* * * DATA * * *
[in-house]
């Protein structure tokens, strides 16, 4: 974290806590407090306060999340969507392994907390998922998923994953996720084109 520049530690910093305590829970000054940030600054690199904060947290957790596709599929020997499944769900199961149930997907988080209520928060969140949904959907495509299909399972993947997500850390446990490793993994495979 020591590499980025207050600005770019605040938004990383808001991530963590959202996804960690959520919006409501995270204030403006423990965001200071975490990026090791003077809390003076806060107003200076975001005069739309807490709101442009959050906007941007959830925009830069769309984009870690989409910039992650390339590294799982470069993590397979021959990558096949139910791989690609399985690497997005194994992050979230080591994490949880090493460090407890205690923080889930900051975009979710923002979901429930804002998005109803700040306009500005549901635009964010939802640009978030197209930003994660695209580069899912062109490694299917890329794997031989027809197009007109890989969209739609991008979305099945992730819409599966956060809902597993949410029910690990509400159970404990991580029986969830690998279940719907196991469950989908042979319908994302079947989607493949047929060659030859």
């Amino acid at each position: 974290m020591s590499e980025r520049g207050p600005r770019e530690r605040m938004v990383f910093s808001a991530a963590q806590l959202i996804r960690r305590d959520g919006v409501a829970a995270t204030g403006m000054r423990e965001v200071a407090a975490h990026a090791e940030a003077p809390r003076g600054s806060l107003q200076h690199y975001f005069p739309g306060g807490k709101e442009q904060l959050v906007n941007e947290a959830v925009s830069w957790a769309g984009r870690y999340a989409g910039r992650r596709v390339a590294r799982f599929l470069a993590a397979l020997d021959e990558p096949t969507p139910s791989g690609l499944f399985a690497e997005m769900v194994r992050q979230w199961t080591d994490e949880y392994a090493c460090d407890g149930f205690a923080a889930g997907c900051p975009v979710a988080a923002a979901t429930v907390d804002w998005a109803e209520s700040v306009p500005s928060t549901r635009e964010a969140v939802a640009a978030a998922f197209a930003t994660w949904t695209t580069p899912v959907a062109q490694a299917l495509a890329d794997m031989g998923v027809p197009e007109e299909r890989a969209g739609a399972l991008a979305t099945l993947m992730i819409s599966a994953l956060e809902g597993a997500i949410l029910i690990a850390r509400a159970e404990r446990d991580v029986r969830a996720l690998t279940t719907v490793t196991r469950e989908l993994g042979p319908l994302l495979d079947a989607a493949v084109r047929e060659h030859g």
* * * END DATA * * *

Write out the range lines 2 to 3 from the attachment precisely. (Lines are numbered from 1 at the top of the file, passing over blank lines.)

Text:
């Protein structure tokens, strides 16, 4: 974290806590407090306060999340969507392994907390998922998923994953996720084109 520049530690910093305590829970000054940030600054690199904060947290957790596709599929020997499944769900199961149930997907988080209520928060969140949904959907495509299909399972993947997500850390446990490793993994495979 020591590499980025207050600005770019605040938004990383808001991530963590959202996804960690959520919006409501995270204030403006423990965001200071975490990026090791003077809390003076806060107003200076975001005069739309807490709101442009959050906007941007959830925009830069769309984009870690989409910039992650390339590294799982470069993590397979021959990558096949139910791989690609399985690497997005194994992050979230080591994490949880090493460090407890205690923080889930900051975009979710923002979901429930804002998005109803700040306009500005549901635009964010939802640009978030197209930003994660695209580069899912062109490694299917890329794997031989027809197009007109890989969209739609991008979305099945992730819409599966956060809902597993949410029910690990509400159970404990991580029986969830690998279940719907196991469950989908042979319908994302079947989607493949047929060659030859």
């Amino acid at each position: 974290m020591s590499e980025r520049g207050p600005r770019e530690r605040m938004v990383f910093s808001a991530a963590q806590l959202i996804r960690r305590d959520g919006v409501a829970a995270t204030g403006m000054r423990e965001v200071a407090a975490h990026a090791e940030a003077p809390r003076g600054s806060l107003q200076h690199y975001f005069p739309g306060g807490k709101e442009q904060l959050v906007n941007e947290a959830v925009s830069w957790a769309g984009r870690y999340a989409g910039r992650r596709v390339a590294r799982f599929l470069a993590a397979l020997d021959e990558p096949t969507p139910s791989g690609l499944f399985a690497e997005m769900v194994r992050q979230w199961t080591d994490e949880y392994a090493c460090d407890g149930f205690a923080a889930g997907c900051p975009v979710a988080a923002a979901t429930v907390d804002w998005a109803e209520s700040v306009p500005s928060t549901r635009e964010a969140v939802a640009a978030a998922f197209a930003t994660w949904t695209t580069p899912v959907a062109q490694a299917l495509a890329d794997m031989g998923v027809p197009e007109e299909r890989a969209g739609a399972l991008a979305t099945l993947m992730i819409s599966a994953l956060e809902g597993a997500i949410l029910i690990a850390r509400a159970e404990r446990d991580v029986r969830a996720l690998t279940t719907v490793t196991r469950e989908l993994g042979p319908l994302l495979d079947a989607a493949v084109r047929e060659h030859g």